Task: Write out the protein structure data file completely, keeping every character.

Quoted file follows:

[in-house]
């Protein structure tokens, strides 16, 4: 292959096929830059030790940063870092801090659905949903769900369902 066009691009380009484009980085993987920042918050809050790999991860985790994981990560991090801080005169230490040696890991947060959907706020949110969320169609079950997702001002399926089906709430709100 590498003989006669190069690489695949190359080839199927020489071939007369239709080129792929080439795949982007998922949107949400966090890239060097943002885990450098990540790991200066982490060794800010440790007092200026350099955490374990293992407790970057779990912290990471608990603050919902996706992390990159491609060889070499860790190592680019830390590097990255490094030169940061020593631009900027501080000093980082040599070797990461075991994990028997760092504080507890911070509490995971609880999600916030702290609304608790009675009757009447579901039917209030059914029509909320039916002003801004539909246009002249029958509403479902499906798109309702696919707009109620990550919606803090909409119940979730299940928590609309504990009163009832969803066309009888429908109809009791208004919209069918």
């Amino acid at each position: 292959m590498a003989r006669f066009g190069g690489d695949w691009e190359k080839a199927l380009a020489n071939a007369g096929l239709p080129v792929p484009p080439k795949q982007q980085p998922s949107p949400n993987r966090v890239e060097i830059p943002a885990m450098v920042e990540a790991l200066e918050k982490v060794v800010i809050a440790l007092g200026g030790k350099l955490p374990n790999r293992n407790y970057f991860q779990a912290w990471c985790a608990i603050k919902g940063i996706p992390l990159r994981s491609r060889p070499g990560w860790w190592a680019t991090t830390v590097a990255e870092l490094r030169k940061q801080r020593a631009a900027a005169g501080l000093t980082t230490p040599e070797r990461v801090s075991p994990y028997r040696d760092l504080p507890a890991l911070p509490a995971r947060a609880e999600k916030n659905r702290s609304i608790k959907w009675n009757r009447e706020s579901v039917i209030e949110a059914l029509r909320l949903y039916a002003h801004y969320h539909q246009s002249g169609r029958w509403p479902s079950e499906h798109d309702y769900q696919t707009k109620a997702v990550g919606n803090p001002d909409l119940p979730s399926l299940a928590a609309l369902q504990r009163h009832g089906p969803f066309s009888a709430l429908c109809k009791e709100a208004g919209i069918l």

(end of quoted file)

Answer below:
[in-house]
């Protein structure tokens, strides 16, 4: 292959096929830059030790940063870092801090659905949903769900369902 066009691009380009484009980085993987920042918050809050790999991860985790994981990560991090801080005169230490040696890991947060959907706020949110969320169609079950997702001002399926089906709430709100 590498003989006669190069690489695949190359080839199927020489071939007369239709080129792929080439795949982007998922949107949400966090890239060097943002885990450098990540790991200066982490060794800010440790007092200026350099955490374990293992407790970057779990912290990471608990603050919902996706992390990159491609060889070499860790190592680019830390590097990255490094030169940061020593631009900027501080000093980082040599070797990461075991994990028997760092504080507890911070509490995971609880999600916030702290609304608790009675009757009447579901039917209030059914029509909320039916002003801004539909246009002249029958509403479902499906798109309702696919707009109620990550919606803090909409119940979730299940928590609309504990009163009832969803066309009888429908109809009791208004919209069918």
């Amino acid at each position: 292959m590498a003989r006669f066009g190069g690489d695949w691009e190359k080839a199927l380009a020489n071939a007369g096929l239709p080129v792929p484009p080439k795949q982007q980085p998922s949107p949400n993987r966090v890239e060097i830059p943002a885990m450098v920042e990540a790991l200066e918050k982490v060794v800010i809050a440790l007092g200026g030790k350099l955490p374990n790999r293992n407790y970057f991860q779990a912290w990471c985790a608990i603050k919902g940063i996706p992390l990159r994981s491609r060889p070499g990560w860790w190592a680019t991090t830390v590097a990255e870092l490094r030169k940061q801080r020593a631009a900027a005169g501080l000093t980082t230490p040599e070797r990461v801090s075991p994990y028997r040696d760092l504080p507890a890991l911070p509490a995971r947060a609880e999600k916030n659905r702290s609304i608790k959907w009675n009757r009447e706020s579901v039917i209030e949110a059914l029509r909320l949903y039916a002003h801004y969320h539909q246009s002249g169609r029958w509403p479902s079950e499906h798109d309702y769900q696919t707009k109620a997702v990550g919606n803090p001002d909409l119940p979730s399926l299940a928590a609309l369902q504990r009163h009832g089906p969803f066309s009888a709430l429908c109809k009791e709100a208004g919209i069918l």